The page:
Return of foreign miners will be delayed
JOHANNESBURG – The Minerals Council South Africa has flagged that the process of facilitating the return of foreign mine workers as the lockdown restrictions were eased would take longer than expected due to delays at the Mozambique and Lesotho border posts.
Nikisi Lesufi, the council's senior executive for the environment, health and legacies, told Parliament’s portfolio committee on minerals and energy on Friday that about 3 500 employees from Mozambique and about 8 500 from Lesotho were prepared to return to work.
“The border posts in Mozambique can only process 400 employees a day. We are going to take two to three weeks to process the employees in Mozambique. In Lesotho, there are close to 8 500 employees and three border posts. Each one of them can only take 130 employees a day. It will take much longer to process employees in Lesotho over a 20- to 25-day period to bring the workers back,” said Lesufi.
He added that the plan would be endorsed by the National Joint Operational and Intelligence Structure.
On arrival in South Africa, the mineworkers were expected to be quarantined for two weeks. Lesufi said last month that the council would embark on a three-month process of facilitating the return of 9 500 mine workers from neighbouring countries as of next week.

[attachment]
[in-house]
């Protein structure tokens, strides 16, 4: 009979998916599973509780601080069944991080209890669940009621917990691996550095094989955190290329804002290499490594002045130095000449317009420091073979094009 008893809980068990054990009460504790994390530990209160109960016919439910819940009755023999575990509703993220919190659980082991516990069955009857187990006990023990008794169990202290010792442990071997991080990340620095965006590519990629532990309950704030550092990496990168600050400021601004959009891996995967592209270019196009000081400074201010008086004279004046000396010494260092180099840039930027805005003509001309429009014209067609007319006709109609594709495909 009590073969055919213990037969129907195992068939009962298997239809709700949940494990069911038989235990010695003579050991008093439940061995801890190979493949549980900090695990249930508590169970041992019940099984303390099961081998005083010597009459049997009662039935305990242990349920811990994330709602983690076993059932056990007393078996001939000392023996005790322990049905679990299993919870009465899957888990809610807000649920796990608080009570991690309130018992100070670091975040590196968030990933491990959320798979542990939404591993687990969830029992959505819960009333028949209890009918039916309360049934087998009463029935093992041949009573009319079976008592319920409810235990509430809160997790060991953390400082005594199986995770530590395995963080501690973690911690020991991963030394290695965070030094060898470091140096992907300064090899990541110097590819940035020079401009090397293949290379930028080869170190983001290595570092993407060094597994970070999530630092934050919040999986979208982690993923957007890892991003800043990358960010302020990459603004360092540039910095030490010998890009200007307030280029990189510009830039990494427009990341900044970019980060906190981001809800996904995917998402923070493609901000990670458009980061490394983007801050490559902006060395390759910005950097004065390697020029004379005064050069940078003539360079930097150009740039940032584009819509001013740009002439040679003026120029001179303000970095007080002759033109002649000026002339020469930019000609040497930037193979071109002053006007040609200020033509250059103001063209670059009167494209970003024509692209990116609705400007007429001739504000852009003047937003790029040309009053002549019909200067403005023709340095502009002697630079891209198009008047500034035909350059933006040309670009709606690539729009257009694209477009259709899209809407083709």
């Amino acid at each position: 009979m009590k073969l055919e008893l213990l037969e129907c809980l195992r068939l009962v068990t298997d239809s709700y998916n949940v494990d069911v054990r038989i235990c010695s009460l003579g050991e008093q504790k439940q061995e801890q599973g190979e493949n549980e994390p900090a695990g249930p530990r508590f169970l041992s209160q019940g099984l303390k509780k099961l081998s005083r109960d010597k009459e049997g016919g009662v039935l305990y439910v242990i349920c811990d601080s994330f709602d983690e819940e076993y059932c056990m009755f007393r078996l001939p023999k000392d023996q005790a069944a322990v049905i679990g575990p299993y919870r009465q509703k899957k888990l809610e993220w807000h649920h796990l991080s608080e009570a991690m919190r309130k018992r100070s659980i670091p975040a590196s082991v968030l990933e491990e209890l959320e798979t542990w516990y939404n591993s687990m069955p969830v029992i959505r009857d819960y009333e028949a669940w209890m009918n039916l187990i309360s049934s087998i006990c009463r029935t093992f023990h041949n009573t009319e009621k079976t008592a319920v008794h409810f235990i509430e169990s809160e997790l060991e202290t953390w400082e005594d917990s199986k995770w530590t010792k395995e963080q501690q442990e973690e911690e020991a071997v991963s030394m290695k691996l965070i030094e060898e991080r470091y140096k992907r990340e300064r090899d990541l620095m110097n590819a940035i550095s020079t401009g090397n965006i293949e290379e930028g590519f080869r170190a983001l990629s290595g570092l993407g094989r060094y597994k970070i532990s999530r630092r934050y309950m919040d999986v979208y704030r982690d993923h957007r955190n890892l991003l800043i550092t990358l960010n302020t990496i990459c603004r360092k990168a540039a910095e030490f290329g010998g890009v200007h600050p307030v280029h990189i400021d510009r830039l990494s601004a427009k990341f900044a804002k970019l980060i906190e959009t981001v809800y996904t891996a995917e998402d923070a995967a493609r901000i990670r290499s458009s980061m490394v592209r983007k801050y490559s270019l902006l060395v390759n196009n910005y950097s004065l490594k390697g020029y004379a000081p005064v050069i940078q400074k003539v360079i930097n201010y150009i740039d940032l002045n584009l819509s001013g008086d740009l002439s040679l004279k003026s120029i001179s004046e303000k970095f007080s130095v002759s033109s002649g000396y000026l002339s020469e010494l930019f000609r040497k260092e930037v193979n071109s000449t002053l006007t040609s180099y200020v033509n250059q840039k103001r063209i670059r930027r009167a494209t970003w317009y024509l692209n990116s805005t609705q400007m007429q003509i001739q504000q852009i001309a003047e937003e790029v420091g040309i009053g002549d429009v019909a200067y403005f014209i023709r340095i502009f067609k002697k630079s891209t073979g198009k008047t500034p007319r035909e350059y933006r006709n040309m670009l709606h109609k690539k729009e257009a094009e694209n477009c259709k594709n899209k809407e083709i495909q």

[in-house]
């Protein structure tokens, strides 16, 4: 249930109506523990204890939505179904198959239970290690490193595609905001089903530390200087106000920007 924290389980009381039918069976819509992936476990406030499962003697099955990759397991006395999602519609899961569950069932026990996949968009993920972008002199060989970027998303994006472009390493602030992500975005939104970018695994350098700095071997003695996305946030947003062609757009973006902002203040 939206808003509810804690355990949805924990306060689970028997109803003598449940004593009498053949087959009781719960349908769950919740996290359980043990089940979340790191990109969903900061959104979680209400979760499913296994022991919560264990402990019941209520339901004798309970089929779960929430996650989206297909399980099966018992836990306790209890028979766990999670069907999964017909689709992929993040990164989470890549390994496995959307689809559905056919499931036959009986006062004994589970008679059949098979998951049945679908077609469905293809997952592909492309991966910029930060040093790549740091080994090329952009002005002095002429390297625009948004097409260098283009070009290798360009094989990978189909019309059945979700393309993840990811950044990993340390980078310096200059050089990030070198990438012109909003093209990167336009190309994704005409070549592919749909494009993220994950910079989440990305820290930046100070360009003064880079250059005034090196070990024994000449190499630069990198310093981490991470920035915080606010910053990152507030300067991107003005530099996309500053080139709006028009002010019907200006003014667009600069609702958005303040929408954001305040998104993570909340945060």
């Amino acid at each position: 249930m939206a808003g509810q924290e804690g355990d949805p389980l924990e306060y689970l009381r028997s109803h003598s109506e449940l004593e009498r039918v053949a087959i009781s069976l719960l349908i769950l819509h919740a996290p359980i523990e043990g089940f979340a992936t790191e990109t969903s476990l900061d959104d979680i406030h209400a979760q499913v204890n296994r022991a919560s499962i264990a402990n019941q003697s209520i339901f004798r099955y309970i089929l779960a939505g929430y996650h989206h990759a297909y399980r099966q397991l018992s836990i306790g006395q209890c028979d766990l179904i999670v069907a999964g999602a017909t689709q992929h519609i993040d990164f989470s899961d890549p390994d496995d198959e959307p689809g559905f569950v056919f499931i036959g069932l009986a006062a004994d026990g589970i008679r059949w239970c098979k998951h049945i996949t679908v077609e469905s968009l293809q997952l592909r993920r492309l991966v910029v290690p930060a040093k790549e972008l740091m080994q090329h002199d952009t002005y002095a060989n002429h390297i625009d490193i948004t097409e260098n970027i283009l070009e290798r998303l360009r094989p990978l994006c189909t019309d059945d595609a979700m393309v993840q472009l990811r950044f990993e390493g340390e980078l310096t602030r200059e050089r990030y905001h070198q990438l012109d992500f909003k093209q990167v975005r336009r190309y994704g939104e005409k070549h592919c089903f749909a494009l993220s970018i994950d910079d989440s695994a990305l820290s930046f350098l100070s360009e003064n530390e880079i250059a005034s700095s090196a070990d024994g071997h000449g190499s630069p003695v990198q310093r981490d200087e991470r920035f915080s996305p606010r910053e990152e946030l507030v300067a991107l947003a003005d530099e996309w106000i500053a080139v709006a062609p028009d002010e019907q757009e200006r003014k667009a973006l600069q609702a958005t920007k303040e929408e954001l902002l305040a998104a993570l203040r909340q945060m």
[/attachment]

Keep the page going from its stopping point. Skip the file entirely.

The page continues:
He said about 10 percent of South Africa’s 400 000 mining employees came from neighbouring countries, particularly Lesotho and Mozambique.
About 260 000 mineworkers had been screened and had returned to work. The mining industry has recorded 1 289 positive cases and three deaths, while 484 employees have recovered. Mining production took a 47.3 percent knock in April due to the lockdown restrictions.
Council chief executive Roger Baxter told the committee that the industry accepted that the prime responsibility for ensuring the effective implementation of measures to ensure healthy and safe working practices rested with management.
“The industry has been doing a huge amount of work together with its partners, organised labour and the government, to manage the pandemic. The fact that we have done a lot more testing and screening means that our systems are working. The quarantine systems are working, and the tracing and tracking systems are working,” Baxter said.
Tebello Chabana, the council’s senior executive for transformation, said the industry was helping to sustain communities through, among other things, the provision of food and water. “The Covid-19 pandemic has exacerbated the inequalities that exist in our society. Mining companies had to come to the rescue of our mining communities,” said Chabana.